Transactional Emails: Learn When and How to Use Them

Discover ways to make the most of one‑to‑one emails like password reminders or order confirmations.

Octopus delivering emails/mail to mailboxes.

Unlike bulk marketing emails, transactional emails are one-to-one communications, making them a powerful channel for engagement.

Transactional emails are typically related to subscriber account changes or transactions, and are often triggered by a request or action from the contact. Examples include order confirmations, password reminders, product notifications, or account balance updates.

“Some people don’t recognize the opportunities in transactional emails, but marketers are becoming savvy about making sure all the ‘real estate’ that touches the customer is optimized,” says Chris Beauregard, Director of Product Management at Mailchimp.

Learn how to use transactional emails and what rules apply to these important communications.

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How to use transactional emails

Transactional emails are a type of automated email, but unlike many other automated emails, transactional emails are relevant only to the intended individual recipient and not a group of people. And, they’re based on the relationship the recipient has with the sender.

An example of a purely automated email would be a bulk message about a promotion to all your subscribers, followed by another email to everyone who didn’t open the first message. These could also be tied to activities in other channels, such as a sales event at a retail store. Basic automated emails are scheduled to send something a person subscribed to or registered for, like daily newsletters.

Transactional emails, on the other hand, are sometimes called “triggered emails,” because they’re set off by a need or behavior that’s more specific and timely. There are many situations in which transactional emails are expected.

  • People expect confirmations when they make a purchase, update user account information, or sign up for something online.
  • Activity in an app, such as a purchase or an update on user activity, requires immediate account notifications.
  • Reminders—like shipping notifications, upcoming event dates, or new comments on a post someone is following—are always appreciated.

Even though transactional emails are very different from marketing emails that typically go to an audience of many people, you can include a limited number of marketing elements in these triggered communications.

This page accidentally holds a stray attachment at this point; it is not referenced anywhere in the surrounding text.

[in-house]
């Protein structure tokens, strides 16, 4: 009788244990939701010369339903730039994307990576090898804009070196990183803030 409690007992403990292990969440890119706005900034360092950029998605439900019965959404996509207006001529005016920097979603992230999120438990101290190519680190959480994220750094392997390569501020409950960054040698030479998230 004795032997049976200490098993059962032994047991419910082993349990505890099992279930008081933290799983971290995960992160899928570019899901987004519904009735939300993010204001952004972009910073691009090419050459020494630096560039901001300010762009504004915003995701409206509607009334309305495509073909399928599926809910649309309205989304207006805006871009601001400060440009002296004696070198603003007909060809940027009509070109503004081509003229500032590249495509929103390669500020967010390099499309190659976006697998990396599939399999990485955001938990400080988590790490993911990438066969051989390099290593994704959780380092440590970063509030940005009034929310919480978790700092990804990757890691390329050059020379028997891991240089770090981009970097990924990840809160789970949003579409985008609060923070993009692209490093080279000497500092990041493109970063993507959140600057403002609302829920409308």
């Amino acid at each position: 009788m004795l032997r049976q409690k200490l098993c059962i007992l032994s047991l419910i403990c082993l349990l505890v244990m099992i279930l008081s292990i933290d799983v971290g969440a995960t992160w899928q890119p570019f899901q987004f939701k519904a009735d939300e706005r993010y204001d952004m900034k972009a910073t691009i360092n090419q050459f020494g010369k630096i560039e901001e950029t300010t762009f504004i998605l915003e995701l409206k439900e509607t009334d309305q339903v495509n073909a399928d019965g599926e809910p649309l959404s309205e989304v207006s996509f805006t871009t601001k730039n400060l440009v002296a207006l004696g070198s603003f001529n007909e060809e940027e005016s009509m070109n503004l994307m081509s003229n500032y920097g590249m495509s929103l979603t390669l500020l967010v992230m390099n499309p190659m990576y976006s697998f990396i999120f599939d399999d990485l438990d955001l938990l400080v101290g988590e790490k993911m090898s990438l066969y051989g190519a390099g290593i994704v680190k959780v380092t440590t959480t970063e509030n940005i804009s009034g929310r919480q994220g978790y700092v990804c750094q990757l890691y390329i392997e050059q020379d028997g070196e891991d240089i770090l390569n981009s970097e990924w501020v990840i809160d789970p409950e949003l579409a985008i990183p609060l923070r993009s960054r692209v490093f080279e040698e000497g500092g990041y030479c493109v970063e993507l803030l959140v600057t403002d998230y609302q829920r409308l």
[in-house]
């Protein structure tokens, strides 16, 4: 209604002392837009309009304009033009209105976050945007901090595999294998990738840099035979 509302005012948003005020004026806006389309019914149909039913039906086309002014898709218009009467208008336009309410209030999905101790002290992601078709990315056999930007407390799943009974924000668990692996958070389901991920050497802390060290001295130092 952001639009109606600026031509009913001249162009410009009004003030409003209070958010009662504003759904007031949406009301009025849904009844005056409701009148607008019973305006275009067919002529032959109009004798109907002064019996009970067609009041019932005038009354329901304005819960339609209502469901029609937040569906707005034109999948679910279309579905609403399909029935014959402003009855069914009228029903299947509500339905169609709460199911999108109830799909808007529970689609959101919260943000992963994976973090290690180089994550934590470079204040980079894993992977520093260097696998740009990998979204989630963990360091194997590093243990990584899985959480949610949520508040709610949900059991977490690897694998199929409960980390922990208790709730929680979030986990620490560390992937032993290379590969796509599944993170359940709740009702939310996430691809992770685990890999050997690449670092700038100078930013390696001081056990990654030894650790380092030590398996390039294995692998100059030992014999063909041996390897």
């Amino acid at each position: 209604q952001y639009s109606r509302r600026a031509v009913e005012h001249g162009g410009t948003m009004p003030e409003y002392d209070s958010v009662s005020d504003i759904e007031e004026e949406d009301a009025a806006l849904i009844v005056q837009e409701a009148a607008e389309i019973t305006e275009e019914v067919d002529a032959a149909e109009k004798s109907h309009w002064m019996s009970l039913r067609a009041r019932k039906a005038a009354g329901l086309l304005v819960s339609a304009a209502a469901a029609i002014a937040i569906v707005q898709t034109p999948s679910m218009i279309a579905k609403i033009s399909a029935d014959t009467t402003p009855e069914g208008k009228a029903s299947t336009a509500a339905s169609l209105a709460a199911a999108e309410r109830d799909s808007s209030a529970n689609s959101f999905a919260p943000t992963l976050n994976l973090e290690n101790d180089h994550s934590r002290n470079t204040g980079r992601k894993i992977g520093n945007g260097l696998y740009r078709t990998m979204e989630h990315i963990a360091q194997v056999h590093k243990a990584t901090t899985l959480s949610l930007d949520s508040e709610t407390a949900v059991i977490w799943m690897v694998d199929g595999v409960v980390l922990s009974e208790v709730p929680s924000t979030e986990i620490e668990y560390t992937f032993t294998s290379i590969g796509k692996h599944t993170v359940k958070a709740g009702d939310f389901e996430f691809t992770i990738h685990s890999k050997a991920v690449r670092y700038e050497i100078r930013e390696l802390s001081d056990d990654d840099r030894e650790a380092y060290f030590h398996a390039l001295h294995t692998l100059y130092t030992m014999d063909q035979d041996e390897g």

Just remember that there are legal restrictions on how much marketing content you can put in a transactional email. As the FTC details, a transactional email confirms or facilitates a transaction the consumer has already agreed to, or gives information about an ongoing commercial relationship. The majority of the transactional (or relationship-based) information in the email needs to be at the beginning of the message to be legally considered a transactional email.

“If you book an airplane ticket, the confirmation email could have messaging about other related activities,” Chris explains. “This could include things like renting a car or buying travel insurance.”

Transactional emails often share 3 elements:

  • They’re typically sent in response to an action or user request. Transactional emails are directly related to the way the recipient does business with you, and they’re often waiting for the information, like an account verification, password reset, an update that their food delivery has arrived, or a confirmation of a ticket purchase.
  • They may have an element of security or privacy, and the information is only for the eyes of the intended recipient, such as a bank statement or a notification from their accountant.
  • They are hyper-personalized to the recipient and their business with the sender, such as an alert that a checking account balance has slipped below a required level, or a notice that the size 8 high-tops the customer coveted are now in stock.
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Set a transactional email strategy